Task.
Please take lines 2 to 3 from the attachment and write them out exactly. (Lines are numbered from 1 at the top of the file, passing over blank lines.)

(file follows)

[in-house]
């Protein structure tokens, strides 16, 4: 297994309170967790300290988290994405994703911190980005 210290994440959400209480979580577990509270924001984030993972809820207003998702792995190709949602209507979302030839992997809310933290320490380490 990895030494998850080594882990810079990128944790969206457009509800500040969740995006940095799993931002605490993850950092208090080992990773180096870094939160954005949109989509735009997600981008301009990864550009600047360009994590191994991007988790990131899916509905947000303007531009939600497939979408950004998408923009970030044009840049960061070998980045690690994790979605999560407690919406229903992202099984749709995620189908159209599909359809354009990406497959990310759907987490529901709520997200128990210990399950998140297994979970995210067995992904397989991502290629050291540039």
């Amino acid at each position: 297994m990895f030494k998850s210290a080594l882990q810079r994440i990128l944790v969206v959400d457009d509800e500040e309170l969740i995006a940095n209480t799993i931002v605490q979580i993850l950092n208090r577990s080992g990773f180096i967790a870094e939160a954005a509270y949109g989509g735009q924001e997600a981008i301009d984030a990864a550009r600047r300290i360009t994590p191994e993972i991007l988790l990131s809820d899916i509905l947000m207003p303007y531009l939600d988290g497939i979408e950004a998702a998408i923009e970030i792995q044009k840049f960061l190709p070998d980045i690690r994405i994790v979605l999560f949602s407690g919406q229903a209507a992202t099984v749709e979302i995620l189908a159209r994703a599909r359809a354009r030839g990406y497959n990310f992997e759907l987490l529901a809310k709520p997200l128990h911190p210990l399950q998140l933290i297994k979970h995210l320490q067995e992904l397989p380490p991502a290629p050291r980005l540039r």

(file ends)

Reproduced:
């Protein structure tokens, strides 16, 4: 297994309170967790300290988290994405994703911190980005 210290994440959400209480979580577990509270924001984030993972809820207003998702792995190709949602209507979302030839992997809310933290320490380490 990895030494998850080594882990810079990128944790969206457009509800500040969740995006940095799993931002605490993850950092208090080992990773180096870094939160954005949109989509735009997600981008301009990864550009600047360009994590191994991007988790990131899916509905947000303007531009939600497939979408950004998408923009970030044009840049960061070998980045690690994790979605999560407690919406229903992202099984749709995620189908159209599909359809354009990406497959990310759907987490529901709520997200128990210990399950998140297994979970995210067995992904397989991502290629050291540039």
């Amino acid at each position: 297994m990895f030494k998850s210290a080594l882990q810079r994440i990128l944790v969206v959400d457009d509800e500040e309170l969740i995006a940095n209480t799993i931002v605490q979580i993850l950092n208090r577990s080992g990773f180096i967790a870094e939160a954005a509270y949109g989509g735009q924001e997600a981008i301009d984030a990864a550009r600047r300290i360009t994590p191994e993972i991007l988790l990131s809820d899916i509905l947000m207003p303007y531009l939600d988290g497939i979408e950004a998702a998408i923009e970030i792995q044009k840049f960061l190709p070998d980045i690690r994405i994790v979605l999560f949602s407690g919406q229903a209507a992202t099984v749709e979302i995620l189908a159209r994703a599909r359809a354009r030839g990406y497959n990310f992997e759907l987490l529901a809310k709520p997200l128990h911190p210990l399950q998140l933290i297994k979970h995210l320490q067995e992904l397989p380490p991502a290629p050291r980005l540039r």